It was obvious at this moment that what we were doing was not only misunderstood by these guys, but was probably considered silly or useless in the midst of their own lives. They were experiencing major issues around their pastoralist activities with the government cutting down on their range of movement and often forcing them into sedentary lifestyles on marginal lands. As a result people were suffering from a lack of food, access to clean drinking water and basic services in this new imposed lifestyle. This area now had major TB infection rates, high cases of malaria and other health problems. They needed to adapt, but this was not an easy thing to do.

And so on this day, despite my love for archaeology, my mind and heart made a shift to trying to respond to the priorities and needs of people of the present day. Helping people to adapt to the changing world inspired me to adapt to my own changing world.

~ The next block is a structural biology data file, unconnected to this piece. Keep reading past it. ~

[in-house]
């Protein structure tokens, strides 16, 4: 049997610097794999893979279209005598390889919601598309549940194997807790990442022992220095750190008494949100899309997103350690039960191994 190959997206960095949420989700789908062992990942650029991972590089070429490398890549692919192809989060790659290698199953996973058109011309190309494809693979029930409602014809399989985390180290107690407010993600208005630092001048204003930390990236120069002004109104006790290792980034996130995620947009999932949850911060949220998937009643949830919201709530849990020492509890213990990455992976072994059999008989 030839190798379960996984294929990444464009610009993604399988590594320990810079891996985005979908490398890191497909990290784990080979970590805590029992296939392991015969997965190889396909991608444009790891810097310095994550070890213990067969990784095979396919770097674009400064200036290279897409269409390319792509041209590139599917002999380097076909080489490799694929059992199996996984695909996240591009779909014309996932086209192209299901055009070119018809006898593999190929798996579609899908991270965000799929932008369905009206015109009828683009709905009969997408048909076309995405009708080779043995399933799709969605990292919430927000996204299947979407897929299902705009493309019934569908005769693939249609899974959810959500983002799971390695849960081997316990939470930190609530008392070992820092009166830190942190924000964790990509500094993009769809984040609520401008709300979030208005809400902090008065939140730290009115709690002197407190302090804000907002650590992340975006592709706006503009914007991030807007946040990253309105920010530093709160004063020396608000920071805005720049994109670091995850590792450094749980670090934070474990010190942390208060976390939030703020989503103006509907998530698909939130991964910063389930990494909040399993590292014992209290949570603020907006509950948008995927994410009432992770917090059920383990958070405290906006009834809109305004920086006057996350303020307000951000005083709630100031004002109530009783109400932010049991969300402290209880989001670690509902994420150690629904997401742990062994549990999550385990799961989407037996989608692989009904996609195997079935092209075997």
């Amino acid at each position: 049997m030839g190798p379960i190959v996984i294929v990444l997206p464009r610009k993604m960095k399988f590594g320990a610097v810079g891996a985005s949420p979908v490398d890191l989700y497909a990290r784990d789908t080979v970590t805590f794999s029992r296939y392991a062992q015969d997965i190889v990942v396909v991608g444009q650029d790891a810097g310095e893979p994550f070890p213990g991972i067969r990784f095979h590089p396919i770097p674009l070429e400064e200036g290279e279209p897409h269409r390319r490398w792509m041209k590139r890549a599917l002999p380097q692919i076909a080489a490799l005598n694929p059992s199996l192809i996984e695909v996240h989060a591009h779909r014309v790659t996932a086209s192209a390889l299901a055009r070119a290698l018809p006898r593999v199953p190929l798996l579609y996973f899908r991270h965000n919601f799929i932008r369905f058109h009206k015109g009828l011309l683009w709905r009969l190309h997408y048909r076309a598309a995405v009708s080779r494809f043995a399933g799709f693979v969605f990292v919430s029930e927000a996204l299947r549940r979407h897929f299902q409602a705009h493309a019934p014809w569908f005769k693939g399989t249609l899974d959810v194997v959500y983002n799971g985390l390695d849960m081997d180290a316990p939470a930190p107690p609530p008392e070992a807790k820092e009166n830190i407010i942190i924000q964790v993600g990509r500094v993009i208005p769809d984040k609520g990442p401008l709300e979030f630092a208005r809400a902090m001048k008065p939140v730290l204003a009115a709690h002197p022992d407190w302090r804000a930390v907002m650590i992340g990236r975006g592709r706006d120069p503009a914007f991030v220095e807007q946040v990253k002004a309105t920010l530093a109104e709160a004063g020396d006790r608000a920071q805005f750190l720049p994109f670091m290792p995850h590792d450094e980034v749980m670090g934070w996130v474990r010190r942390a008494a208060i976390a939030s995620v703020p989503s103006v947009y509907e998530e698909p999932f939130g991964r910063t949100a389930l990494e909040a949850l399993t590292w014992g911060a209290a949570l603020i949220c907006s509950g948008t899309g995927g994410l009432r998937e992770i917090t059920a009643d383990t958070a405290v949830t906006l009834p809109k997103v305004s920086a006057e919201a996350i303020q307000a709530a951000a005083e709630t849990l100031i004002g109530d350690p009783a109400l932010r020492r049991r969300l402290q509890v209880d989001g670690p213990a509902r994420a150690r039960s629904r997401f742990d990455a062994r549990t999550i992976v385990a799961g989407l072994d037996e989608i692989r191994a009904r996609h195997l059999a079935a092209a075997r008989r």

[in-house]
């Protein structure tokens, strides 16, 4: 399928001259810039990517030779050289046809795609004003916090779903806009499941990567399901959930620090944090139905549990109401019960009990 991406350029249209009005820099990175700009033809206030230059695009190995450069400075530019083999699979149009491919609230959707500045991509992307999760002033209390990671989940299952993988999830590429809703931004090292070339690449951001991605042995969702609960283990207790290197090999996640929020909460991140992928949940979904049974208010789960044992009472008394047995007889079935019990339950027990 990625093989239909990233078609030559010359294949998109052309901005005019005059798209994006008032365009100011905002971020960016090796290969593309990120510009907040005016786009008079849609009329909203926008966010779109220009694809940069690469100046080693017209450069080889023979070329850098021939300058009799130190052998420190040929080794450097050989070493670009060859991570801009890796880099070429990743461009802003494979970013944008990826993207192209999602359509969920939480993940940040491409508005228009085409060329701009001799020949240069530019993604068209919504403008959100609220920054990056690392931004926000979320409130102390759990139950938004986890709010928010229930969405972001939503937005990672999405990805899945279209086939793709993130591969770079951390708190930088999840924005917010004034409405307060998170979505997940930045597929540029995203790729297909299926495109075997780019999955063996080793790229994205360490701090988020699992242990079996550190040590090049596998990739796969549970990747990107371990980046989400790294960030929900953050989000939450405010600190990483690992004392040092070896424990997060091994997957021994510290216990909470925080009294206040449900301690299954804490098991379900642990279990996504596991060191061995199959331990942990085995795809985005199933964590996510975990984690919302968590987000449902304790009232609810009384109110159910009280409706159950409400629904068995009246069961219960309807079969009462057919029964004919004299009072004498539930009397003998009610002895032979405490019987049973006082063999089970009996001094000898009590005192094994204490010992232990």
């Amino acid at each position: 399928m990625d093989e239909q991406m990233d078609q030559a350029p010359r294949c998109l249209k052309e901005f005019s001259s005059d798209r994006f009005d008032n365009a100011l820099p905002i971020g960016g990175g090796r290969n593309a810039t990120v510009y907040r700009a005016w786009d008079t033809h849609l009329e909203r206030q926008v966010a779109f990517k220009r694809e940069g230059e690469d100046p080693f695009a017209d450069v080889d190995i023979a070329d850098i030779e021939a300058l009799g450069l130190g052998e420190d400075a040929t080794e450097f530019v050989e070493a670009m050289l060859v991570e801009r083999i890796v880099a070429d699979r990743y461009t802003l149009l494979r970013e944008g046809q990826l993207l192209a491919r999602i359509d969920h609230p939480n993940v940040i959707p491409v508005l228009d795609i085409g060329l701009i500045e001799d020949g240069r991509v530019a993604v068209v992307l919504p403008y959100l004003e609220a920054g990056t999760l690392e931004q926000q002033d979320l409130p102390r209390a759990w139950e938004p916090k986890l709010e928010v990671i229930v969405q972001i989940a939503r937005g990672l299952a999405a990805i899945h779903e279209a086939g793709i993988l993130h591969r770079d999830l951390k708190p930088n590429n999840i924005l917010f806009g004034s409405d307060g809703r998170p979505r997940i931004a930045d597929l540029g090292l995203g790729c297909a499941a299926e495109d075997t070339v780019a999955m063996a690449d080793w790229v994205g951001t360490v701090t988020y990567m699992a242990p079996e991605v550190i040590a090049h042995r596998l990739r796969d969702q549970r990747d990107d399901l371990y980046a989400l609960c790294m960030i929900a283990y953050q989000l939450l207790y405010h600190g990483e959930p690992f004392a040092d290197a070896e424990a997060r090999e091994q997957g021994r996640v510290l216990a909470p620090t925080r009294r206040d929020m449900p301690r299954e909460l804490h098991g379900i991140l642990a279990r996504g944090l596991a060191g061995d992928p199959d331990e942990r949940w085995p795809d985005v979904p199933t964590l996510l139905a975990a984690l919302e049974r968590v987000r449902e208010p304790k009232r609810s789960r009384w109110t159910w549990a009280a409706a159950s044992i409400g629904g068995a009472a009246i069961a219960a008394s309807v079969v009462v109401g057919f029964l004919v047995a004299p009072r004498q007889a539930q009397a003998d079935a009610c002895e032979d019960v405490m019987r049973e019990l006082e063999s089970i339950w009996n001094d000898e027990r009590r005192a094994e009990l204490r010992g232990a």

My chance to try this out came as I neared the finish of my University degree. I was awarded a post-graduate fellowship to spend a year in Namibia with a local NGO, the Desert Research Foundation of Namibia, at their research station in the middle of the Namib desert, Gobabeb. This one year stay quickly turned into three, where I was again exposed to the extreme vagaries of rural life, especially in arid areas. Working with communities on the desert margin, I became even more aware of the pertinent issues of water, agricultural production and livestock keeping in peoples’ lives, and the key role of continuous adaptation.